Redefining Fibromyalgia: Links to Anxiety and the Highly Sensitive Person

“My anxiety remains an unhealed wound that, at times, holds me back and fills me with shame-but it may also be, at the same time, a source of strength and a bestower of certain blessings”, Scott Stossel

I have begun to think of fibromyalgia as an extreme case of prolonged anxiety that began in early life, perhaps in utero, or even as an inherited gene. In addition to this epiphany of mine, the concept of a ‘highly sensitive person’ (HSP)  has changed for me to mean the ‘highly anxious person’. Having just read both Smith’s (Monkey Mind)and Stossel’s  (My Age of Anxiety) memoirs (and Stossels’ science and historical account of anxiety) I have become convinced that fibromyalgia is another word for heightened anxiety. Since I am not a therapist, I can only speculate about the definition/cause of fibromyalgia, but to this date my proposed theory is that anxiety, hypersensitivity and fibromyalgia are identical triplets. I have just within the past year ‘come out’ (as Stossel has)  as a highly anxious person, rather than one who has the fuzzy label of  fibromyalgia.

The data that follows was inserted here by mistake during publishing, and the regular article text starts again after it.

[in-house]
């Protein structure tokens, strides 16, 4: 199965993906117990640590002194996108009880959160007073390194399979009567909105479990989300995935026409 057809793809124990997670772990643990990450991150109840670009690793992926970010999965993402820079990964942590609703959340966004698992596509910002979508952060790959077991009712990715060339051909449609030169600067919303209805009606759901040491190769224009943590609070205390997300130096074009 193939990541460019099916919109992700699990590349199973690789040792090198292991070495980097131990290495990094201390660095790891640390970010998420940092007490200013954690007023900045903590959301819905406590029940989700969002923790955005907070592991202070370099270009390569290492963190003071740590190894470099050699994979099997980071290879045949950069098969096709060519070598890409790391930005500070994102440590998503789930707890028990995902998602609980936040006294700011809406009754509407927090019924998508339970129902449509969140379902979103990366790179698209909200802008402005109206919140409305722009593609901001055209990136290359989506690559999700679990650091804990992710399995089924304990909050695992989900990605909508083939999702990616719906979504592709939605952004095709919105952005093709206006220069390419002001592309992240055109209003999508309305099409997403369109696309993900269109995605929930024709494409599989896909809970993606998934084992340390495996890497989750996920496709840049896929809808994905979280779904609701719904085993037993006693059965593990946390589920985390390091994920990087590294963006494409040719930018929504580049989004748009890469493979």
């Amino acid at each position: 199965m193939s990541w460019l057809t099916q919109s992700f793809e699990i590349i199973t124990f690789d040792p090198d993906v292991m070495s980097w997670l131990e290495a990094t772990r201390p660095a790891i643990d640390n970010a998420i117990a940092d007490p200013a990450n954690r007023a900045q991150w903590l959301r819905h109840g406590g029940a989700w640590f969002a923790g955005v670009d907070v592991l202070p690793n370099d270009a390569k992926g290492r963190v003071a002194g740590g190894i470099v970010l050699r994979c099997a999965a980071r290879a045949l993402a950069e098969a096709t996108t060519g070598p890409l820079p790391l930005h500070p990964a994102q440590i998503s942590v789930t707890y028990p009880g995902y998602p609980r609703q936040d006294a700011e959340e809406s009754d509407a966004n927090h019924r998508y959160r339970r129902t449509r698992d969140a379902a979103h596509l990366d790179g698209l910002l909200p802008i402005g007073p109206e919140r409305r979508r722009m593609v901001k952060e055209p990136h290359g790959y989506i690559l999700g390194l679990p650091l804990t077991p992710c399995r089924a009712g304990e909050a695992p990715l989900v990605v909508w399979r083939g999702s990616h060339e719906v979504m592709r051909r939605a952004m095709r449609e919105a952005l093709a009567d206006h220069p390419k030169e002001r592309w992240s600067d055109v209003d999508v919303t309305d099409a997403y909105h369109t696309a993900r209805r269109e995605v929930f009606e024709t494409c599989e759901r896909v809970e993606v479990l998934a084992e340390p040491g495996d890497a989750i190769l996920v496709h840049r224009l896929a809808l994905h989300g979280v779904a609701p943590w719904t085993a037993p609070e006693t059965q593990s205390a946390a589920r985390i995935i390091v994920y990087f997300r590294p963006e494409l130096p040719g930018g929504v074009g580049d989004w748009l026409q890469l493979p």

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Changing the brain/Rewiring the brain/Training the brain: Managing fibromyalgia

YJ_052010_TeenYoga_01“Every man (sic) can, if he so desires, become the sculptor of his own brain”, Santiago Ramon Cajal

I have before me books, newspaper clippings, magazines that speak to the phenomenal advances that are occurring in the area of brain science and remapping the brain. Just this week I have read in our Canadian newspaper (The Globe and Mail) about brain research exploring the differences in social economic status (SES) of children, in particular regarding children raised in poverty. The  June edition of Yoga Journal speaks to training the brain through meditation. The book Buddha’s Brain explores the brains of those who meditate, while the magazine Shambhala Sun has an article  (May edition) on this very topic as well. All of these I have read  (or re-read) in just one week. Interestingly, apart from the Buddha’s Brain book,  and the research cited in the newspaper, the other two are magazines not known to be ‘scientific’ in nature.

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